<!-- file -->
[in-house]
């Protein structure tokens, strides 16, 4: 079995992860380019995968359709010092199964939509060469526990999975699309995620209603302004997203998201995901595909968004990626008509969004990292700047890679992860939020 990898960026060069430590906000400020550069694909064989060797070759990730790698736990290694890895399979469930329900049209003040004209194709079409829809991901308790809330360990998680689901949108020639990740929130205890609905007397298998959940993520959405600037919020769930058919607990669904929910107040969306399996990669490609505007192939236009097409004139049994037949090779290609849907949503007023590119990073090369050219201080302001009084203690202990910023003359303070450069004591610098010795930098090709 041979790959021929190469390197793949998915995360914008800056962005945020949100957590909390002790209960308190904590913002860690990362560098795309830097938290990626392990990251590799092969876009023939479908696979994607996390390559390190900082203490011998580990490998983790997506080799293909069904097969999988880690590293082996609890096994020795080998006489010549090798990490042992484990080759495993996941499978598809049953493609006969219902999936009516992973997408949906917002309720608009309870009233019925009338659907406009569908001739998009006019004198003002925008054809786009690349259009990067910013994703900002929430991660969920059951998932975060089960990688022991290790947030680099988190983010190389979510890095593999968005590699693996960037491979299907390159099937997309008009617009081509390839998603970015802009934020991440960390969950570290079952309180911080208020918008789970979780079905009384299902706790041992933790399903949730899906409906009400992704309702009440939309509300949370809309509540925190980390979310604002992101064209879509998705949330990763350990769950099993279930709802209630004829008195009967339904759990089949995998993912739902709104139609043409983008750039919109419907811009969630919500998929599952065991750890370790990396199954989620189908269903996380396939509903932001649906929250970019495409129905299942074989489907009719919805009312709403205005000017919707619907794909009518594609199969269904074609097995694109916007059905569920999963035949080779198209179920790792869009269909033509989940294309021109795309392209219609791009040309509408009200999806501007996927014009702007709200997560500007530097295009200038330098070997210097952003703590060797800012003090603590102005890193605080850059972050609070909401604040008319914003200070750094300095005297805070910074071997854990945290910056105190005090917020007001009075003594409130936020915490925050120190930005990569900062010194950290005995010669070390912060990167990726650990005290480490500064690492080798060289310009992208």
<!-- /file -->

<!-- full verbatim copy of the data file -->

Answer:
[in-house]
């Protein structure tokens, strides 16, 4: 079995992860380019995968359709010092199964939509060469526990999975699309995620209603302004997203998201995901595909968004990626008509969004990292700047890679992860939020 990898960026060069430590906000400020550069694909064989060797070759990730790698736990290694890895399979469930329900049209003040004209194709079409829809991901308790809330360990998680689901949108020639990740929130205890609905007397298998959940993520959405600037919020769930058919607990669904929910107040969306399996990669490609505007192939236009097409004139049994037949090779290609849907949503007023590119990073090369050219201080302001009084203690202990910023003359303070450069004591610098010795930098090709 041979790959021929190469390197793949998915995360914008800056962005945020949100957590909390002790209960308190904590913002860690990362560098795309830097938290990626392990990251590799092969876009023939479908696979994607996390390559390190900082203490011998580990490998983790997506080799293909069904097969999988880690590293082996609890096994020795080998006489010549090798990490042992484990080759495993996941499978598809049953493609006969219902999936009516992973997408949906917002309720608009309870009233019925009338659907406009569908001739998009006019004198003002925008054809786009690349259009990067910013994703900002929430991660969920059951998932975060089960990688022991290790947030680099988190983010190389979510890095593999968005590699693996960037491979299907390159099937997309008009617009081509390839998603970015802009934020991440960390969950570290079952309180911080208020918008789970979780079905009384299902706790041992933790399903949730899906409906009400992704309702009440939309509300949370809309509540925190980390979310604002992101064209879509998705949330990763350990769950099993279930709802209630004829008195009967339904759990089949995998993912739902709104139609043409983008750039919109419907811009969630919500998929599952065991750890370790990396199954989620189908269903996380396939509903932001649906929250970019495409129905299942074989489907009719919805009312709403205005000017919707619907794909009518594609199969269904074609097995694109916007059905569920999963035949080779198209179920790792869009269909033509989940294309021109795309392209219609791009040309509408009200999806501007996927014009702007709200997560500007530097295009200038330098070997210097952003703590060797800012003090603590102005890193605080850059972050609070909401604040008319914003200070750094300095005297805070910074071997854990945290910056105190005090917020007001009075003594409130936020915490925050120190930005990569900062010194950290005995010669070390912060990167990726650990005290480490500064690492080798060289310009992208």